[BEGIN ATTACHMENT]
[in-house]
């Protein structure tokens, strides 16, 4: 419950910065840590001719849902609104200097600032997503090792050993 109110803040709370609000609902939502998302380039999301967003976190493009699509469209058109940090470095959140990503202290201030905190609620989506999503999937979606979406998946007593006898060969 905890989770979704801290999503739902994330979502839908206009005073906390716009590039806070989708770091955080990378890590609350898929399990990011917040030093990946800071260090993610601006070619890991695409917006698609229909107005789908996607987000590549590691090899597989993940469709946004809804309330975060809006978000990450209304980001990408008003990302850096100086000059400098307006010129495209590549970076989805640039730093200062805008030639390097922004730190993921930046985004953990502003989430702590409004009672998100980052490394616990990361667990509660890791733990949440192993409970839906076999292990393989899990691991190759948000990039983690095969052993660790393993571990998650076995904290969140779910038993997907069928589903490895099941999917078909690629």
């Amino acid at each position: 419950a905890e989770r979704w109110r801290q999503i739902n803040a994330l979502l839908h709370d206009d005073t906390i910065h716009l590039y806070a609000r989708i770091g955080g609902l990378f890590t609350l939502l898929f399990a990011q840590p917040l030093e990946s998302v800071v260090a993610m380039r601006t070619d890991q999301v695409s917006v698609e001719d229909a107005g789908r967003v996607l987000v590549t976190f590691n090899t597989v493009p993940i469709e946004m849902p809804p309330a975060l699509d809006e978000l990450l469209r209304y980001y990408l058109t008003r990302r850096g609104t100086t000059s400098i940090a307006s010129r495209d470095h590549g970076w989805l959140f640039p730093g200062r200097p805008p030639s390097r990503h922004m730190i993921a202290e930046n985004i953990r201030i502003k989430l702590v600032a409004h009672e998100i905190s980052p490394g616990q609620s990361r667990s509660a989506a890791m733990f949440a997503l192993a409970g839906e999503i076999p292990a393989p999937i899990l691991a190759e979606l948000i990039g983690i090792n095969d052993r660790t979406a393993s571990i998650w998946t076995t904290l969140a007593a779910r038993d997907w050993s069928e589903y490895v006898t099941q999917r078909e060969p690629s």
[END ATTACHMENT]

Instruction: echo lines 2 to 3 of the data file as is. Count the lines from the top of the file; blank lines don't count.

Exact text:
């Protein structure tokens, strides 16, 4: 419950910065840590001719849902609104200097600032997503090792050993 109110803040709370609000609902939502998302380039999301967003976190493009699509469209058109940090470095959140990503202290201030905190609620989506999503999937979606979406998946007593006898060969 905890989770979704801290999503739902994330979502839908206009005073906390716009590039806070989708770091955080990378890590609350898929399990990011917040030093990946800071260090993610601006070619890991695409917006698609229909107005789908996607987000590549590691090899597989993940469709946004809804309330975060809006978000990450209304980001990408008003990302850096100086000059400098307006010129495209590549970076989805640039730093200062805008030639390097922004730190993921930046985004953990502003989430702590409004009672998100980052490394616990990361667990509660890791733990949440192993409970839906076999292990393989899990691991190759948000990039983690095969052993660790393993571990998650076995904290969140779910038993997907069928589903490895099941999917078909690629």
């Amino acid at each position: 419950a905890e989770r979704w109110r801290q999503i739902n803040a994330l979502l839908h709370d206009d005073t906390i910065h716009l590039y806070a609000r989708i770091g955080g609902l990378f890590t609350l939502l898929f399990a990011q840590p917040l030093e990946s998302v800071v260090a993610m380039r601006t070619d890991q999301v695409s917006v698609e001719d229909a107005g789908r967003v996607l987000v590549t976190f590691n090899t597989v493009p993940i469709e946004m849902p809804p309330a975060l699509d809006e978000l990450l469209r209304y980001y990408l058109t008003r990302r850096g609104t100086t000059s400098i940090a307006s010129r495209d470095h590549g970076w989805l959140f640039p730093g200062r200097p805008p030639s390097r990503h922004m730190i993921a202290e930046n985004i953990r201030i502003k989430l702590v600032a409004h009672e998100i905190s980052p490394g616990q609620s990361r667990s509660a989506a890791m733990f949440a997503l192993a409970g839906e999503i076999p292990a393989p999937i899990l691991a190759e979606l948000i990039g983690i090792n095969d052993r660790t979406a393993s571990i998650w998946t076995t904290l969140a007593a779910r038993d997907w050993s069928e589903y490895v006898t099941q999917r078909e060969p690629s």